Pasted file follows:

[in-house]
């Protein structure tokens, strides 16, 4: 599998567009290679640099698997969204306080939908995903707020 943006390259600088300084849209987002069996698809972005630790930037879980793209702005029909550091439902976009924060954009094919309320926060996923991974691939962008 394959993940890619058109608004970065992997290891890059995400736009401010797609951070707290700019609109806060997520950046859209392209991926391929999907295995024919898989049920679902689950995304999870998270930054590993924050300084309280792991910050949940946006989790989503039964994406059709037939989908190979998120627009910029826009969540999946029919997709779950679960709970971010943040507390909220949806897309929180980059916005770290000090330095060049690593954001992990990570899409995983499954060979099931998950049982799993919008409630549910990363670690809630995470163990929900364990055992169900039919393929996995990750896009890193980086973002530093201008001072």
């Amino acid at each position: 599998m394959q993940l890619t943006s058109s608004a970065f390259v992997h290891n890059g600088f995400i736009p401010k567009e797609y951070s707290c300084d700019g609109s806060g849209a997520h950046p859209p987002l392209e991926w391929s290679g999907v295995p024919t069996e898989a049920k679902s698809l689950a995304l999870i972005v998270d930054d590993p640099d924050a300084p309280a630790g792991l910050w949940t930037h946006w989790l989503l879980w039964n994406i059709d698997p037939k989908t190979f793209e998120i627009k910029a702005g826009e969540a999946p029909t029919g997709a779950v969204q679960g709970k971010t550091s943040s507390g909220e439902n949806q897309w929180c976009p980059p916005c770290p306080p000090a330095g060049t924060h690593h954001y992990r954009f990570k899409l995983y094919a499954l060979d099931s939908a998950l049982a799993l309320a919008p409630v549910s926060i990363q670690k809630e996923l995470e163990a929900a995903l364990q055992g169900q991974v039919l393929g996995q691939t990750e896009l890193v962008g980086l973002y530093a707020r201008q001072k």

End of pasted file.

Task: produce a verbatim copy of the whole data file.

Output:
[in-house]
């Protein structure tokens, strides 16, 4: 599998567009290679640099698997969204306080939908995903707020 943006390259600088300084849209987002069996698809972005630790930037879980793209702005029909550091439902976009924060954009094919309320926060996923991974691939962008 394959993940890619058109608004970065992997290891890059995400736009401010797609951070707290700019609109806060997520950046859209392209991926391929999907295995024919898989049920679902689950995304999870998270930054590993924050300084309280792991910050949940946006989790989503039964994406059709037939989908190979998120627009910029826009969540999946029919997709779950679960709970971010943040507390909220949806897309929180980059916005770290000090330095060049690593954001992990990570899409995983499954060979099931998950049982799993919008409630549910990363670690809630995470163990929900364990055992169900039919393929996995990750896009890193980086973002530093201008001072």
């Amino acid at each position: 599998m394959q993940l890619t943006s058109s608004a970065f390259v992997h290891n890059g600088f995400i736009p401010k567009e797609y951070s707290c300084d700019g609109s806060g849209a997520h950046p859209p987002l392209e991926w391929s290679g999907v295995p024919t069996e898989a049920k679902s698809l689950a995304l999870i972005v998270d930054d590993p640099d924050a300084p309280a630790g792991l910050w949940t930037h946006w989790l989503l879980w039964n994406i059709d698997p037939k989908t190979f793209e998120i627009k910029a702005g826009e969540a999946p029909t029919g997709a779950v969204q679960g709970k971010t550091s943040s507390g909220e439902n949806q897309w929180c976009p980059p916005c770290p306080p000090a330095g060049t924060h690593h954001y992990r954009f990570k899409l995983y094919a499954l060979d099931s939908a998950l049982a799993l309320a919008p409630v549910s926060i990363q670690k809630e996923l995470e163990a929900a995903l364990q055992g169900q991974v039919l393929g996995q691939t990750e896009l890193v962008g980086l973002y530093a707020r201008q001072k």